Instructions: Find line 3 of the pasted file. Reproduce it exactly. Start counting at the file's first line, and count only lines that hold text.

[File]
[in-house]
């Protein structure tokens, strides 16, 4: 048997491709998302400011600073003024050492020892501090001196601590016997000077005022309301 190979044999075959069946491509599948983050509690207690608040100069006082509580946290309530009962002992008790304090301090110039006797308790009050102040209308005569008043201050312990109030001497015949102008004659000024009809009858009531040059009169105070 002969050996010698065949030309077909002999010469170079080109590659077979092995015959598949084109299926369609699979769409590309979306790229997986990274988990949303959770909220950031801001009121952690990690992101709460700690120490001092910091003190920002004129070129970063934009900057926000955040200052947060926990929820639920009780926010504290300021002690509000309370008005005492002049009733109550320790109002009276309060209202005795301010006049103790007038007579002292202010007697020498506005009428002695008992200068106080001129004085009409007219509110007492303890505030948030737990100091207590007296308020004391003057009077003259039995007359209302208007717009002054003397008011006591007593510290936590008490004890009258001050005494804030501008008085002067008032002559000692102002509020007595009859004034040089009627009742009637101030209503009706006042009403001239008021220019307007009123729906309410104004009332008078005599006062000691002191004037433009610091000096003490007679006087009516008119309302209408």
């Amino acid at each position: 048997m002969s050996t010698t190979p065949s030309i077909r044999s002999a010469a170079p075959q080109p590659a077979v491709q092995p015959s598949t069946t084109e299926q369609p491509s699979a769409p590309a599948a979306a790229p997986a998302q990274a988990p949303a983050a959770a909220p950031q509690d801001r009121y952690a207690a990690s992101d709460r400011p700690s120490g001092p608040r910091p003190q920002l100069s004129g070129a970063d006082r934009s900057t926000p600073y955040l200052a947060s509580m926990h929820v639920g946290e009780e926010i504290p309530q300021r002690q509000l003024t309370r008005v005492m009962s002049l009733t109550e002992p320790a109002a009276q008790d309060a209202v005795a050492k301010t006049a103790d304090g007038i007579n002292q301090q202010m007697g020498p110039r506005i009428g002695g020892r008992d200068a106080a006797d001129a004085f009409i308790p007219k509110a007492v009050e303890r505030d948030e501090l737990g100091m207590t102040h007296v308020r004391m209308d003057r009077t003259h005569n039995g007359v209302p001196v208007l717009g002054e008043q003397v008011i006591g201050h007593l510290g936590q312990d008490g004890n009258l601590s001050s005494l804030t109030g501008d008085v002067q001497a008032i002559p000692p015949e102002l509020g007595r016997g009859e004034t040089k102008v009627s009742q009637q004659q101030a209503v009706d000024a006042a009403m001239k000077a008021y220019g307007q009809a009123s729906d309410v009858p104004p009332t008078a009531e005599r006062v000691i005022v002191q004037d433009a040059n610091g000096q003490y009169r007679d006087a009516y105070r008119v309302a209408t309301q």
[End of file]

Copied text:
């Amino acid at each position: 048997m002969s050996t010698t190979p065949s030309i077909r044999s002999a010469a170079p075959q080109p590659a077979v491709q092995p015959s598949t069946t084109e299926q369609p491509s699979a769409p590309a599948a979306a790229p997986a998302q990274a988990p949303a983050a959770a909220p950031q509690d801001r009121y952690a207690a990690s992101d709460r400011p700690s120490g001092p608040r910091p003190q920002l100069s004129g070129a970063d006082r934009s900057t926000p600073y955040l200052a947060s509580m926990h929820v639920g946290e009780e926010i504290p309530q300021r002690q509000l003024t309370r008005v005492m009962s002049l009733t109550e002992p320790a109002a009276q008790d309060a209202v005795a050492k301010t006049a103790d304090g007038i007579n002292q301090q202010m007697g020498p110039r506005i009428g002695g020892r008992d200068a106080a006797d001129a004085f009409i308790p007219k509110a007492v009050e303890r505030d948030e501090l737990g100091m207590t102040h007296v308020r004391m209308d003057r009077t003259h005569n039995g007359v209302p001196v208007l717009g002054e008043q003397v008011i006591g201050h007593l510290g936590q312990d008490g004890n009258l601590s001050s005494l804030t109030g501008d008085v002067q001497a008032i002559p000692p015949e102002l509020g007595r016997g009859e004034t040089k102008v009627s009742q009637q004659q101030a209503v009706d000024a006042a009403m001239k000077a008021y220019g307007q009809a009123s729906d309410v009858p104004p009332t008078a009531e005599r006062v000691i005022v002191q004037d433009a040059n610091g000096q003490y009169r007679d006087a009516y105070r008119v309302a209408t309301q």